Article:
Exeter, Devon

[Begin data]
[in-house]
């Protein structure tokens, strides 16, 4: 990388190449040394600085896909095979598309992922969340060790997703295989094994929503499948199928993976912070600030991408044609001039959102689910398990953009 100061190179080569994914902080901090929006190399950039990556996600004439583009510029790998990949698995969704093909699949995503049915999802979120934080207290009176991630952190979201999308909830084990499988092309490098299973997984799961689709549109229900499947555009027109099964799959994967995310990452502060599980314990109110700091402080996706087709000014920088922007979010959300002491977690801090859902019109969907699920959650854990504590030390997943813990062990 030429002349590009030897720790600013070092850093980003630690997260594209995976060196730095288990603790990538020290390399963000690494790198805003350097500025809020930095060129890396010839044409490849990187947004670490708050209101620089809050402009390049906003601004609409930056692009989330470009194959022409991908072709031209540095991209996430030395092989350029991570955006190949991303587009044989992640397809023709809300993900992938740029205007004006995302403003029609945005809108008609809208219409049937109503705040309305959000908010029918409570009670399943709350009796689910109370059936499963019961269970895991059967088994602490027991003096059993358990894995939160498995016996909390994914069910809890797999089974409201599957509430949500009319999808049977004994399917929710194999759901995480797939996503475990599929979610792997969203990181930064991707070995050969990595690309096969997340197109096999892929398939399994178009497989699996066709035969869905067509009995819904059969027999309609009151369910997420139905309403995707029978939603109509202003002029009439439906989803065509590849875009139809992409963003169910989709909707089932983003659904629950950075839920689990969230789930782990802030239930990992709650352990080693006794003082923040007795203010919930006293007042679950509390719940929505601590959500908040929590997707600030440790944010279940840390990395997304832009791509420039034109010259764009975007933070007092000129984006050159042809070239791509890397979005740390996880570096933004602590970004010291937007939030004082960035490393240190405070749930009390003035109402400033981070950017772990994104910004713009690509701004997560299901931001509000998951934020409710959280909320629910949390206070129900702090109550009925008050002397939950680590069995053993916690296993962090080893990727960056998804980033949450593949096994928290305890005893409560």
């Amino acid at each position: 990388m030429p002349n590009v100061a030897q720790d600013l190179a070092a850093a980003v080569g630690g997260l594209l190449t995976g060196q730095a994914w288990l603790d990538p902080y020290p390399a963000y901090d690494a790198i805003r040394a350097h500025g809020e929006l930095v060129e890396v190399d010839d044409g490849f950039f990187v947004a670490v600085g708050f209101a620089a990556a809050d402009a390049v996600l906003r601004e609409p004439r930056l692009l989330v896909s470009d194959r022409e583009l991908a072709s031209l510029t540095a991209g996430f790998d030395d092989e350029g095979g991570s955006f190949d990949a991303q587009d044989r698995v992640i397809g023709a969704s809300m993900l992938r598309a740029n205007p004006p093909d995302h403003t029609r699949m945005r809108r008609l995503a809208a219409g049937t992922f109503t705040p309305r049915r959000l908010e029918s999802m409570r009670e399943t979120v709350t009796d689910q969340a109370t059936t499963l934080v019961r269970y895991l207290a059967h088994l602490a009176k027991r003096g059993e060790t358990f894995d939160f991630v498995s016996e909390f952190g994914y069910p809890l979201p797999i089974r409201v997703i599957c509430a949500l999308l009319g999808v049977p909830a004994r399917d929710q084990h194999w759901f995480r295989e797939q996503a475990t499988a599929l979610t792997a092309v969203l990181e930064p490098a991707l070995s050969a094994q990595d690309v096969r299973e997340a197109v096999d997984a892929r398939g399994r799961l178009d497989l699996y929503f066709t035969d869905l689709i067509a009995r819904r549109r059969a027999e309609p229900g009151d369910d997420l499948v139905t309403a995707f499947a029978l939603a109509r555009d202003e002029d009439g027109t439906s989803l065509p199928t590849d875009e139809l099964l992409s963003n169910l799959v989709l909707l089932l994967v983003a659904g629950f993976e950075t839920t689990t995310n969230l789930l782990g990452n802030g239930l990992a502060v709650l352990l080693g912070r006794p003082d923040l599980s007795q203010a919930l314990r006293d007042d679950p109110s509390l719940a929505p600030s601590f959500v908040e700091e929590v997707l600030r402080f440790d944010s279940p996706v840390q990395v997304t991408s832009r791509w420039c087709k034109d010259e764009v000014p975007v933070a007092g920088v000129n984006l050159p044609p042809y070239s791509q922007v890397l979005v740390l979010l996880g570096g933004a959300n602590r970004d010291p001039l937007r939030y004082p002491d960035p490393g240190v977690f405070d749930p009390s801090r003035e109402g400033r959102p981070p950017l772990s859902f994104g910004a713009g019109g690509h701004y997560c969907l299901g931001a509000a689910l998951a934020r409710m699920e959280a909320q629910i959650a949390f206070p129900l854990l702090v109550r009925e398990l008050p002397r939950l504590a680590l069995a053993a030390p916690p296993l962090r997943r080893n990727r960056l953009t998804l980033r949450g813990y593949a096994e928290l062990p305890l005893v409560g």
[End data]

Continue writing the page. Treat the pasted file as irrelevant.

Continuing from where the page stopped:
The city of Exeter is the county town of Devon in the South West of England. It began life as the only sizeable Roman town in the West Country, known as Isca Dumnoniorum. Later, it may have been an important centre for the Kings of Dumnonia (alias Devon). There was certainly a Celtic monastery there attended by St. Boniface. St. Sidwell was also an Exeter girl. By about AD 805, the Saxons were in control and called it 'Exe-Caster'. Viking armies passed through in the 9th and 11th centuries. In 1050, the abbey became a cathedral. The present building was begun in 1114. The city was besieged by both William the Conqueror and King Stephen. The former built Rougemont Castle there. The city was always an important port, exporting mostly wool, until the Countess of Devon built a weir across the River Exe in the 13th century. So a canal was built around it in 1566. In 1549, the city held out against a siege by the Prayer Book Rebels. Sections of the city walls survive but, unfortunately, the great gates were demolished in the 18th century. Despite terrible bombing in WW2, Exeter retains many medieval and Tudor buildings, including a 15th century guildhall.

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